Recent U.S. Decisions Affecting Licensing
Tuesday, April 18, 2017
eBay Not Liable for Listing Infringing Products of Third-Party Sellers - Not an Offer to Sell by eBay
Patent infringement occurs if a party makes, uses, offers to sell, or sells a patented invention within the United States or imports into the United States any patented invention.
In Blazer v. eBay Inc., a patent owner sued eBay alleging that eBay infringed his patent based on eBay product listings created by third parties. The U.S. District Court for the Northern District of Alabama granted eBay’s motion for summary judgment, finding that hosting a listing created by a third party does not constitute an “offer to sell,” and thus, eBay could not be liable for patent infringement as a matter of law.
eBay lists on a virtual marketplace products offered for sale by third parties. The third parties provide a description and price of the products for sale. The listing identifies the seller, and the seller is responsible for shipping the item to the buyer.
eBay has a Verified Rights Owner (“VeRO”) program designed to identify and remove listings that infringe a valid patent or trademark. To alert eBay to infringement and action under VeRO, a patent owner must submit a Notice of Claimed Infringement along with a court order finding infringement of the patent by the item in the listing.
Robert Blazer, the owner of a U.S. Patent on Carpenter Bee Traps, contended that certain products listed by third parties on eBay infringed his patent. Blazer filed a Notice of Claimed Infringement (“NOCI”) under eBay’s VeRO program. While he identified his patent, he never sent eBay a court order finding that the products listed on eBay infringed his patent. eBay never reviewed Blazer’s patent or attempted to compare the claims in his patent to the products listed on the site. And eBay did not remove the listings of the allegedly infringing items.
In response, Blazer sued eBay for patent infringement, arguing that hosting the listings amounted to an infringing "sale” or an infringing “offer to sell” his patented invention. eBay moved for summary judgment on Blazer’s infringement claims arguing that eBay did not infringe the patent.
The Blazer v. EBay Decision
Blazer conceded that eBay does not itself sell the allegedly infringing bee traps. Therefore, the court focused its analysis on whether eBay could be liable for direct patent infringement by offering to sell the allegedly infringing products.
The court applied a holistic approach to determine what constitutes an “offer to sell” under the Patent Act. In considering state contract law and patent law, the court rejected the notion that a description of an item for sale and a purchase price automatically constitutes an “offer to sell.”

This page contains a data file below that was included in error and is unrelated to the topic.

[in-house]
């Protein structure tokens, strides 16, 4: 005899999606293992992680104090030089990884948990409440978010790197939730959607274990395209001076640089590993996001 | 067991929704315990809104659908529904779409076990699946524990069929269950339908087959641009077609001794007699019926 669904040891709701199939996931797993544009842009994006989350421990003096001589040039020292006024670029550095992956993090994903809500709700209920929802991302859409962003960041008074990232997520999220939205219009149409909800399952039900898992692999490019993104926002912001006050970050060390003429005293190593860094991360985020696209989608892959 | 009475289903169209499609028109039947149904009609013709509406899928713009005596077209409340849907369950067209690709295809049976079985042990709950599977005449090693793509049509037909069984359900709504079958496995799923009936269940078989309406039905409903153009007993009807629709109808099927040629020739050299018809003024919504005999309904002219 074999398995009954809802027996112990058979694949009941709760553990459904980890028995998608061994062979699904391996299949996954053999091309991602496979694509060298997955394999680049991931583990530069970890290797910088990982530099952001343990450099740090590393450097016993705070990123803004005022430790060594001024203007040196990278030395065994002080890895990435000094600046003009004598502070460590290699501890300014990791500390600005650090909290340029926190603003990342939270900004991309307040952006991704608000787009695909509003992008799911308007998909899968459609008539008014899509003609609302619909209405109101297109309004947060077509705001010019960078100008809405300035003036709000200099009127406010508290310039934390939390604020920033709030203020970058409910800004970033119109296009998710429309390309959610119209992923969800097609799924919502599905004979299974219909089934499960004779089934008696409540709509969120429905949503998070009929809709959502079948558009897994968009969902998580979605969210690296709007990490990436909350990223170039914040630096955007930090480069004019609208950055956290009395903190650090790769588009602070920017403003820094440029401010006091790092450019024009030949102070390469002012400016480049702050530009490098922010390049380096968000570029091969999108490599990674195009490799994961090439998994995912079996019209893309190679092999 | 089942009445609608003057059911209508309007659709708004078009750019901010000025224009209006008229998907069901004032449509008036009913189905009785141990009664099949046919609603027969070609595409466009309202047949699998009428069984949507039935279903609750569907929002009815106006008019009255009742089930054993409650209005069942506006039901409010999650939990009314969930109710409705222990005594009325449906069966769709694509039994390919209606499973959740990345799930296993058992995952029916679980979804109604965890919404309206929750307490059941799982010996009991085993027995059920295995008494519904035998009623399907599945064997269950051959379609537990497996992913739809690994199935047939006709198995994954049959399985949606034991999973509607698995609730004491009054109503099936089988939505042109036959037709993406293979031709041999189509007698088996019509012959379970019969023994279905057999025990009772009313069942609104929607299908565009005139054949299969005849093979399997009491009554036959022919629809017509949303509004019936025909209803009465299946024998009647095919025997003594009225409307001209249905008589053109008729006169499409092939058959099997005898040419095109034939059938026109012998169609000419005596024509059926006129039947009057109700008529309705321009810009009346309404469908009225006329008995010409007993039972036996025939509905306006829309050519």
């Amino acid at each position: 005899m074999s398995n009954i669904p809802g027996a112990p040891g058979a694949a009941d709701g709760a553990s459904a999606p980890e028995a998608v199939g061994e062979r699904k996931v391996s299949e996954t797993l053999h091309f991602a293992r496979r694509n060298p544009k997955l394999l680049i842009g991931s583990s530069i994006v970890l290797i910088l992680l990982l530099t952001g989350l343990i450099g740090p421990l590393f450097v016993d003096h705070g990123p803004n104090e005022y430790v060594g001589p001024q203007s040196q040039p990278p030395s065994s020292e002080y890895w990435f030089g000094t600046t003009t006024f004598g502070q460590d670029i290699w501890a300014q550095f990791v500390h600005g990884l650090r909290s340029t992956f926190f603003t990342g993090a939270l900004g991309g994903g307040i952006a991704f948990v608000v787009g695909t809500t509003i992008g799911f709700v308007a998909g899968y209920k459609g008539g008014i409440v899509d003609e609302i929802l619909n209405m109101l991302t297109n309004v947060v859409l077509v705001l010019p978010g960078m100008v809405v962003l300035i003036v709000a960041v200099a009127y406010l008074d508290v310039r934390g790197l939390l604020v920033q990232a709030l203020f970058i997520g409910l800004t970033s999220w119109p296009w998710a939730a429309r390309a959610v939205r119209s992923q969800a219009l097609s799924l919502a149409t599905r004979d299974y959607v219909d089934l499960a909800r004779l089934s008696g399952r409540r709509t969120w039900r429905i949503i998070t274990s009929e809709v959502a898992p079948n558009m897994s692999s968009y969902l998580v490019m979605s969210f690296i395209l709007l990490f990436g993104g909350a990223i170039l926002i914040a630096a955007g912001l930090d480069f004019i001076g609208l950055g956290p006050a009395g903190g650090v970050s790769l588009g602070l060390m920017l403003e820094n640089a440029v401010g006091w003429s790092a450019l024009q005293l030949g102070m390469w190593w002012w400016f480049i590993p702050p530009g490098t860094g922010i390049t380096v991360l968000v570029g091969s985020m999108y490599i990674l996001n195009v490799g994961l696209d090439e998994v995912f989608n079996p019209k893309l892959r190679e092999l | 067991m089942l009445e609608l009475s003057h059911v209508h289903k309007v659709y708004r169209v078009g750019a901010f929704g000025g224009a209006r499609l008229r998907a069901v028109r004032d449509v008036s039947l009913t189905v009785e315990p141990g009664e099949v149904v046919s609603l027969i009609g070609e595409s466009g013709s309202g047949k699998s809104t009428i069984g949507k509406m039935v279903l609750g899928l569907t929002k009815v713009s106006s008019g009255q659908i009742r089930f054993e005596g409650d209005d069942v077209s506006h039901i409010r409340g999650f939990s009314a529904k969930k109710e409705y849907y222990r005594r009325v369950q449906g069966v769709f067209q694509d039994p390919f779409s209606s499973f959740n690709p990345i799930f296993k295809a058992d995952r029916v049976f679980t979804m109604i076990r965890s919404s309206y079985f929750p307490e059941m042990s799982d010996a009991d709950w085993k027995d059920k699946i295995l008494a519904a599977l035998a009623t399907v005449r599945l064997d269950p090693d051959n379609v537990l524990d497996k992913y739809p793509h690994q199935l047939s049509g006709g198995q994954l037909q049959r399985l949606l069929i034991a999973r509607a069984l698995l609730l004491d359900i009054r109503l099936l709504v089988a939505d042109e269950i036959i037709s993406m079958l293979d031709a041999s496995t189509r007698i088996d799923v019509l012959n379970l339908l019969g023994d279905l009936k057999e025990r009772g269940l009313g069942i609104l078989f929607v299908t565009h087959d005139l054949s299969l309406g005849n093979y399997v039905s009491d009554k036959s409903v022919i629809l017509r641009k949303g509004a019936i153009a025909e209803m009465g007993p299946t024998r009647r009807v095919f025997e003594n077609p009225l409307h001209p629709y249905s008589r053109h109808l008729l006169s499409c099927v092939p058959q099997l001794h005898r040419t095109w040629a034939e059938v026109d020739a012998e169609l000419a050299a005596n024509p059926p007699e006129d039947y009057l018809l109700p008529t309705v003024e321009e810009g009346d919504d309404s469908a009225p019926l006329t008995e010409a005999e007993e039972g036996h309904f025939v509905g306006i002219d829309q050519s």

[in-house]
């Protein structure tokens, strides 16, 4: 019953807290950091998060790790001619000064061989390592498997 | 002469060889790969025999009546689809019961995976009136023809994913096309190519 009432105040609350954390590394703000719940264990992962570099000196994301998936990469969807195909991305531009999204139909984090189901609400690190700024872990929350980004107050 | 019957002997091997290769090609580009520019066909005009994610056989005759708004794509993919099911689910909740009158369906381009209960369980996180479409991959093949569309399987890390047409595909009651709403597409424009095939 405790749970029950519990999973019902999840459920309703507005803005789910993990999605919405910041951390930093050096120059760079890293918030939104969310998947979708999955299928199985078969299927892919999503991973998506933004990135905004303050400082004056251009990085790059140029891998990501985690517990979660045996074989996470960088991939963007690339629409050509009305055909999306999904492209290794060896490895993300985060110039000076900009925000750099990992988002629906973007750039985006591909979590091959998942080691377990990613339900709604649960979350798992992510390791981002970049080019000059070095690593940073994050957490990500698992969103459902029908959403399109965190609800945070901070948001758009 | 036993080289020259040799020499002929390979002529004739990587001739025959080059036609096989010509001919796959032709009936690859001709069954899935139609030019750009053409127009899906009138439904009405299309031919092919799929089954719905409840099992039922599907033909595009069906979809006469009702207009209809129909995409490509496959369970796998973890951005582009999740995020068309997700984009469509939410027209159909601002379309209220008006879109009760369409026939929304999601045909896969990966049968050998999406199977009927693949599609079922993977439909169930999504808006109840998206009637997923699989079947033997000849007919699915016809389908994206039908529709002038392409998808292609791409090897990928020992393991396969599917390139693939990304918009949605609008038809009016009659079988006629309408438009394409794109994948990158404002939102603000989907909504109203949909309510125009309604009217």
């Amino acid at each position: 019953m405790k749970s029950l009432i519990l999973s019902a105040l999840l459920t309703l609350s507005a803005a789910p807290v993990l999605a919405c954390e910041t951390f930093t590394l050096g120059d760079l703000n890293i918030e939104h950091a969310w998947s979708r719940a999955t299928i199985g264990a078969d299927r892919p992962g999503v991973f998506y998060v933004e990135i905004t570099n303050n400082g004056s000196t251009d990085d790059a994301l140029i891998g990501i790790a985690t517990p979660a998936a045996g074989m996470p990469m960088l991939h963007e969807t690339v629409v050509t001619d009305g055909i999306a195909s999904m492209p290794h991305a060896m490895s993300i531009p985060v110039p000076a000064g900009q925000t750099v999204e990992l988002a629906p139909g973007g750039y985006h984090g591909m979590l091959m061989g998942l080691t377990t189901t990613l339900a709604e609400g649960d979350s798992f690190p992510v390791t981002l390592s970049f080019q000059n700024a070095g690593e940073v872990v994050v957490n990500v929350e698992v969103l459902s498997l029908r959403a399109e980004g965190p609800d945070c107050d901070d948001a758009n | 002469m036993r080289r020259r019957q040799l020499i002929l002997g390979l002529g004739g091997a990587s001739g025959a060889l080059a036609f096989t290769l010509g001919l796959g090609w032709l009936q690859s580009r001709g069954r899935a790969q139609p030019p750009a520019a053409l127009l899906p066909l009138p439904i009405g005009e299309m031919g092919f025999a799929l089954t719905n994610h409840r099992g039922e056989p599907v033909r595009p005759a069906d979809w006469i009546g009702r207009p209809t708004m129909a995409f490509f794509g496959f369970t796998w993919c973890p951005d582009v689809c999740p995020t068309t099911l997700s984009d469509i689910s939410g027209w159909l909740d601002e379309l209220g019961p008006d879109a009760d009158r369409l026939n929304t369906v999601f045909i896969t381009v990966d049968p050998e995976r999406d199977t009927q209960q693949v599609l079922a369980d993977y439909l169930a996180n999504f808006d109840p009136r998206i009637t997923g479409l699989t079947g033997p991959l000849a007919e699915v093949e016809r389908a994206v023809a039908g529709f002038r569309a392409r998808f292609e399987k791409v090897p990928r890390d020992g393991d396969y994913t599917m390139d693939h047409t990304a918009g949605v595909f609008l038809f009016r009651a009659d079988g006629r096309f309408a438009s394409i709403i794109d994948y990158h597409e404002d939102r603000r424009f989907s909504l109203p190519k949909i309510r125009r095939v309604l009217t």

The court distinguished two cases cited by Blazer involving the Alibaba and Amazon marketplaces, where summary judgment of no infringement was denied.
eBay identifies the seller of the item, clearly states that eBay is not the seller, and has the buyer pay the seller directly. In contrast, the buyer pays Alibaba for the items, and Amazon incites users to “buy the item through Amazon.” Also, buyers on eBay have no option to buy the item directly through eBay.
eBay explicitly informs its users that it is not making an offer by hosting a listing for an item and also lacks title and possession of the items for sale. Thus, the court reasoned that no reasonable person would think that eBay is making an “offer to sell” by hosting third party listings on their website.
The court next considered whether eBay induced infringement or contributed to infringement, finding that eBay had no actual knowledge of infringement and was not willfully blind to infringement because eBay is not an expert in patent law or the patented bee traps.
The court noted that eBay only removes product listings if a NOCI identifies a court order because eBay lacks the expertise or resources to investigate each allegation of patent infringement. At best, eBay knew that Blazer believed his patent was infringed, which does not rise to actual knowledge of infringement.
Whether an online marketplace is liable for patent infringement by “offering to sell” products listed by third parties may depend on various factors: (1) whether the host is not the seller or that the listing is not an “offer to sell,” (2) whether payment is made directly to the seller or to the host, and (3) whether there is an option to buy the item directly from the host.
The Blazer decision can be found here.
The editors and authors are attorneys at Finnegan, Henderson, Farabow, Garrett & Dunner, LLP.
This article is for informational purposes and does not constitute legal advice.
The views expressed do not necessarily reflect the views of LES or Finnegan.